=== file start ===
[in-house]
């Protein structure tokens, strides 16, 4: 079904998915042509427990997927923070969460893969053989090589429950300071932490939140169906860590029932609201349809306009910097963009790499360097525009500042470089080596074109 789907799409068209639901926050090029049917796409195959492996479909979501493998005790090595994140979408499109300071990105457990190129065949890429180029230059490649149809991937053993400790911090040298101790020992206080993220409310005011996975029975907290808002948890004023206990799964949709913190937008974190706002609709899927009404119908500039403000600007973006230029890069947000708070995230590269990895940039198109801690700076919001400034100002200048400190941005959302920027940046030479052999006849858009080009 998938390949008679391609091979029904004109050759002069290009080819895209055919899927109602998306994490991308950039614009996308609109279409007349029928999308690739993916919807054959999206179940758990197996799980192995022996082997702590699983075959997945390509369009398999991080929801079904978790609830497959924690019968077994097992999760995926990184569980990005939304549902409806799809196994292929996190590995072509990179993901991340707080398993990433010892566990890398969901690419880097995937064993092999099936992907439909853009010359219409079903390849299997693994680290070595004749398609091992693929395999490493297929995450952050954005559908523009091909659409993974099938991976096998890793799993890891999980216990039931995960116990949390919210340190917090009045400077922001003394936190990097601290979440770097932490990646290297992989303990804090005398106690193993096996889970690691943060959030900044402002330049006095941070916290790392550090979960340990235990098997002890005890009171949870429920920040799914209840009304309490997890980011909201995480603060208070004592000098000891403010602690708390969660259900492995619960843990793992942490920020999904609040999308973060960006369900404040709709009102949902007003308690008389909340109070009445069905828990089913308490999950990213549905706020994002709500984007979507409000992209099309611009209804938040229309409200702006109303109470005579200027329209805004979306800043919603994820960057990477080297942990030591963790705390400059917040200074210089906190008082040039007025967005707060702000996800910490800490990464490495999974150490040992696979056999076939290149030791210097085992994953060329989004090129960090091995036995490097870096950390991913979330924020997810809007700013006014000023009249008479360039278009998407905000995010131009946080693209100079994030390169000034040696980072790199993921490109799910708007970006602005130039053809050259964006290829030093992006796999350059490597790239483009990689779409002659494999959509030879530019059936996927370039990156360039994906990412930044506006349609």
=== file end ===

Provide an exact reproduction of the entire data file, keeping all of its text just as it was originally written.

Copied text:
[in-house]
């Protein structure tokens, strides 16, 4: 079904998915042509427990997927923070969460893969053989090589429950300071932490939140169906860590029932609201349809306009910097963009790499360097525009500042470089080596074109 789907799409068209639901926050090029049917796409195959492996479909979501493998005790090595994140979408499109300071990105457990190129065949890429180029230059490649149809991937053993400790911090040298101790020992206080993220409310005011996975029975907290808002948890004023206990799964949709913190937008974190706002609709899927009404119908500039403000600007973006230029890069947000708070995230590269990895940039198109801690700076919001400034100002200048400190941005959302920027940046030479052999006849858009080009 998938390949008679391609091979029904004109050759002069290009080819895209055919899927109602998306994490991308950039614009996308609109279409007349029928999308690739993916919807054959999206179940758990197996799980192995022996082997702590699983075959997945390509369009398999991080929801079904978790609830497959924690019968077994097992999760995926990184569980990005939304549902409806799809196994292929996190590995072509990179993901991340707080398993990433010892566990890398969901690419880097995937064993092999099936992907439909853009010359219409079903390849299997693994680290070595004749398609091992693929395999490493297929995450952050954005559908523009091909659409993974099938991976096998890793799993890891999980216990039931995960116990949390919210340190917090009045400077922001003394936190990097601290979440770097932490990646290297992989303990804090005398106690193993096996889970690691943060959030900044402002330049006095941070916290790392550090979960340990235990098997002890005890009171949870429920920040799914209840009304309490997890980011909201995480603060208070004592000098000891403010602690708390969660259900492995619960843990793992942490920020999904609040999308973060960006369900404040709709009102949902007003308690008389909340109070009445069905828990089913308490999950990213549905706020994002709500984007979507409000992209099309611009209804938040229309409200702006109303109470005579200027329209805004979306800043919603994820960057990477080297942990030591963790705390400059917040200074210089906190008082040039007025967005707060702000996800910490800490990464490495999974150490040992696979056999076939290149030791210097085992994953060329989004090129960090091995036995490097870096950390991913979330924020997810809007700013006014000023009249008479360039278009998407905000995010131009946080693209100079994030390169000034040696980072790199993921490109799910708007970006602005130039053809050259964006290829030093992006796999350059490597790239483009990689779409002659494999959509030879530019059936996927370039990156360039994906990412930044506006349609």